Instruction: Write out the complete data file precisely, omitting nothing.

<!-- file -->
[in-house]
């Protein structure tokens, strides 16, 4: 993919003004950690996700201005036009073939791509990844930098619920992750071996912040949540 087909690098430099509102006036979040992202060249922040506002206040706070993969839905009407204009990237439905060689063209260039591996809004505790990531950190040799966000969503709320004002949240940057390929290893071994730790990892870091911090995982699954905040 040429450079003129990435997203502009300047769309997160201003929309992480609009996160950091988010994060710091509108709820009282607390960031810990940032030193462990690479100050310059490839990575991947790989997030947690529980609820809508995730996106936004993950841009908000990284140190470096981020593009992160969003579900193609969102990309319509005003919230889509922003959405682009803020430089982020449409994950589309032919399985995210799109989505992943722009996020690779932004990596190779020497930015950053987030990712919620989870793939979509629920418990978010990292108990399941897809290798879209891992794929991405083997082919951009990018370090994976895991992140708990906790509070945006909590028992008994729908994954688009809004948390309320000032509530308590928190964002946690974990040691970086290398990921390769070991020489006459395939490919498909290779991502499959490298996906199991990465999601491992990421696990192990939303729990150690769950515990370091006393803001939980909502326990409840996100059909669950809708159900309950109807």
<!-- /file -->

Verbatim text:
[in-house]
């Protein structure tokens, strides 16, 4: 993919003004950690996700201005036009073939791509990844930098619920992750071996912040949540 087909690098430099509102006036979040992202060249922040506002206040706070993969839905009407204009990237439905060689063209260039591996809004505790990531950190040799966000969503709320004002949240940057390929290893071994730790990892870091911090995982699954905040 040429450079003129990435997203502009300047769309997160201003929309992480609009996160950091988010994060710091509108709820009282607390960031810990940032030193462990690479100050310059490839990575991947790989997030947690529980609820809508995730996106936004993950841009908000990284140190470096981020593009992160969003579900193609969102990309319509005003919230889509922003959405682009803020430089982020449409994950589309032919399985995210799109989505992943722009996020690779932004990596190779020497930015950053987030990712919620989870793939979509629920418990978010990292108990399941897809290798879209891992794929991405083997082919951009990018370090994976895991992140708990906790509070945006909590028992008994729908994954688009809004948390309320000032509530308590928190964002946690974990040691970086290398990921390769070991020489006459395939490919498909290779991502499959490298996906199991990465999601491992990421696990192990939303729990150690769950515990370091006393803001939980909502326990409840996100059909669950809708159900309950109807």